The General Agreement on Tariffs and Trade was a free trade agreement that eliminated tariffs and increased international trade. As the first multilateral free trade agreement, GATT governed an important part of international trade between January 1, 1948 and January 1, 1995. The agreement ended when it was replaced by the more robust World Trade Organization (WTO). Tariff reductions and new rules to control the proliferation of non-tariff barriers and voluntary export restrictions. 102 countries participated in the cycle. Concessions have been made for $19 billion. The fourth round returned to Geneva in 1955 and lasted until May 1956. 26 countries participated in the cycle. $2.5 billion in tariffs have been eliminated or reduced. Unlike the ITO charter, the GATT did not need congressional approval. Technically, the GATT was a 1934 agreement, in accordance with the provisions of the U.S.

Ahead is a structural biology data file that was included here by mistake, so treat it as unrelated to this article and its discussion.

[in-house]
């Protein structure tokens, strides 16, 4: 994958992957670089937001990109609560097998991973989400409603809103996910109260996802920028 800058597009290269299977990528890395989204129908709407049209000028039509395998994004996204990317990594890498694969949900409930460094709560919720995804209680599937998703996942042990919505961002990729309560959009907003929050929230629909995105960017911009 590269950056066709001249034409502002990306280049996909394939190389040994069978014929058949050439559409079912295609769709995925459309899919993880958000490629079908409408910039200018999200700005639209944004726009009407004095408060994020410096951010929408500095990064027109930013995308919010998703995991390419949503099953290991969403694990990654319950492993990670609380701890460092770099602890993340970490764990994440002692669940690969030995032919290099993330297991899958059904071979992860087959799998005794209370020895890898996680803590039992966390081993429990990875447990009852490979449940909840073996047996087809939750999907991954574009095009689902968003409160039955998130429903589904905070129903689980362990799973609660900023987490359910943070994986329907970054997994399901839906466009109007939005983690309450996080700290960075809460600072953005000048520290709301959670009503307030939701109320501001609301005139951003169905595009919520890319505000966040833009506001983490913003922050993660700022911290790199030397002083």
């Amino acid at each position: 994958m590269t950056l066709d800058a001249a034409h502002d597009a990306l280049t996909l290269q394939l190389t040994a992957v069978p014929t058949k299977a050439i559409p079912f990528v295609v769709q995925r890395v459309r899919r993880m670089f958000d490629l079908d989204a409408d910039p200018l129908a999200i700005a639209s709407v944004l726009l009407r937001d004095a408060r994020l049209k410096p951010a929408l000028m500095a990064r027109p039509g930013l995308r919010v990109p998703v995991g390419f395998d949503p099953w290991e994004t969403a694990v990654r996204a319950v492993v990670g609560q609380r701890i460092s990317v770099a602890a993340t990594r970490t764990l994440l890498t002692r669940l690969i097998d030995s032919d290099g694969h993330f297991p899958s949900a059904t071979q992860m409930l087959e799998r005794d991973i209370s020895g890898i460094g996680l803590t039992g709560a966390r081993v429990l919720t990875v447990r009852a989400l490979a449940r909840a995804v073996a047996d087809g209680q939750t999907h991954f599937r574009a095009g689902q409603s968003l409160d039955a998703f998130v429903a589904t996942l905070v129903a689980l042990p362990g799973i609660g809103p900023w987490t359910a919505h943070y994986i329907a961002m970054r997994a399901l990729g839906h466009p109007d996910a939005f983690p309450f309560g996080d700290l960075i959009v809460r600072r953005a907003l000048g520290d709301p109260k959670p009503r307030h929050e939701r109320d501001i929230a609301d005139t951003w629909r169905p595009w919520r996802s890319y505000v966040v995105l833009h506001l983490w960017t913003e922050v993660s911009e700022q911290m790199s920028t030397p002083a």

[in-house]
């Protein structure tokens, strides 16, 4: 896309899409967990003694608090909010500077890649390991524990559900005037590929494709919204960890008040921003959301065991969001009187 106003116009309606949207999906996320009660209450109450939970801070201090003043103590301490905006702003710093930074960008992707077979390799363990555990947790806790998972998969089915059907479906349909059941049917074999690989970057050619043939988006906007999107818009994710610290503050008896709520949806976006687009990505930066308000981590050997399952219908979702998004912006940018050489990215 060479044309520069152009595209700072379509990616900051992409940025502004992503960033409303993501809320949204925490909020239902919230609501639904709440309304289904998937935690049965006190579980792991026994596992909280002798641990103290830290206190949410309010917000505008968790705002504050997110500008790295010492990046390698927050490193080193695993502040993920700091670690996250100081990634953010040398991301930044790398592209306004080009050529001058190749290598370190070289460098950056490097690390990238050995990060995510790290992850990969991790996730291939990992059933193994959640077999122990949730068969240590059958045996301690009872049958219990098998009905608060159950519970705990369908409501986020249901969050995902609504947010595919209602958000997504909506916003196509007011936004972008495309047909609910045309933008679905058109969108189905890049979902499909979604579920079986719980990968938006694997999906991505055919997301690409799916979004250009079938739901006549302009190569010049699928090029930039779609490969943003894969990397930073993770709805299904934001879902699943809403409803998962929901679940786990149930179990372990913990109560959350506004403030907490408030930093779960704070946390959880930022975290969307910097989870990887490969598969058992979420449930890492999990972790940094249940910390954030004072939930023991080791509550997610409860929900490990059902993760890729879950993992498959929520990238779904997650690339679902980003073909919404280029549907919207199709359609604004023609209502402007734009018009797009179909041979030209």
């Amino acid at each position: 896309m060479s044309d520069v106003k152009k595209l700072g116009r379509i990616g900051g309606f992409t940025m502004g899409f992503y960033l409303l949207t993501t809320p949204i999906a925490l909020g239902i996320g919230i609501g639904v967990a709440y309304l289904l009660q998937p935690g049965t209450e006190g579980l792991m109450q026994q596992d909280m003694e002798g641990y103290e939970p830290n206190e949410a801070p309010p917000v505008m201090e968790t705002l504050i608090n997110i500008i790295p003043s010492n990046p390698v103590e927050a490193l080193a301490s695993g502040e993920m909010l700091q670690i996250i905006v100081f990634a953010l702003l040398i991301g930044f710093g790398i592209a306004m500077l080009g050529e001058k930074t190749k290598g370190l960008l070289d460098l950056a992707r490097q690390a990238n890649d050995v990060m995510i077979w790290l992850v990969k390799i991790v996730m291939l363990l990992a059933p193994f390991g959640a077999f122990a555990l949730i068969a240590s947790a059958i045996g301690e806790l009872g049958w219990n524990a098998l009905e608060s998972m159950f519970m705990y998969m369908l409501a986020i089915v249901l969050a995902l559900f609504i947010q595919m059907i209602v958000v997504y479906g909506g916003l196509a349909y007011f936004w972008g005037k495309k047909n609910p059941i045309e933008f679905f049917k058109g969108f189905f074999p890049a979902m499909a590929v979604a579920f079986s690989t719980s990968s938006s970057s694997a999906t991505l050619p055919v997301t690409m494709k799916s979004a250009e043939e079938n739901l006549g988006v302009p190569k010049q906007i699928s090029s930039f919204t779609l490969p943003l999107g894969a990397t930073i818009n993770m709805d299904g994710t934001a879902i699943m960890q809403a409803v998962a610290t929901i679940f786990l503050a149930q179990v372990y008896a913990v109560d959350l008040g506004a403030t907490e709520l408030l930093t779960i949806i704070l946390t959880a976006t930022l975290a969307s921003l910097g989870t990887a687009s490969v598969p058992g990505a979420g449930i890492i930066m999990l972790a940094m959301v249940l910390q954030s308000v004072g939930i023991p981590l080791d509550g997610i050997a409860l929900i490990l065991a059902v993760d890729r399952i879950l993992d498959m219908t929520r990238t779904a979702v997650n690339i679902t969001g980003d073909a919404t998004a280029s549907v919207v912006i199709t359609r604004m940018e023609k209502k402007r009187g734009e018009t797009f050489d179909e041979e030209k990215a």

Reciprocal Trade Act. The eighth and final round of this type, called the “Uruguay Cycle,” concluded with a much broader agreement. The GATT was first discussed at the United Nations Conference on Trade and Employment and was the result of the failure of negotiations on the creation of the International Trade Organization (ITO). On 1 October 1947, signed in Geneva, it came into force on 1 January 1948. It remained in force until the signing of the Uruguay Round agreements, which established the World Trade Organization (WTO) on 1 January 1995, until the signing on 15 April 1994 in Marrakech of the Uruguay Round Agreements that established the World Trade Organization (WTO). The WTO succeeds the GATT and the original GATT text (GATT 1947) is still in force under the WTO, subject to amendments to the GATT in 1994.   Nations that were not parties to the GATT in 1995 must meet the minimum conditions set out in certain documents before joining; September 2019, the list included 36 nations.  GATT has introduced the principle of the most favoured nation into collective agreements. Finally, there are the detailed and long timetables (or lists) of commitments made by each country that allow certain foreign products or suppliers to access their markets. For GATT, these are mandatory tariff commitments for products in general, as well as combinations of tariffs and quotas for certain agricultural products. With respect to the GATS, the obligations indicate the degree of access of foreign service providers to certain sectors and include lists of types of services for which some countries declare that they do not apply the most favoured nation principle of non-discrimination.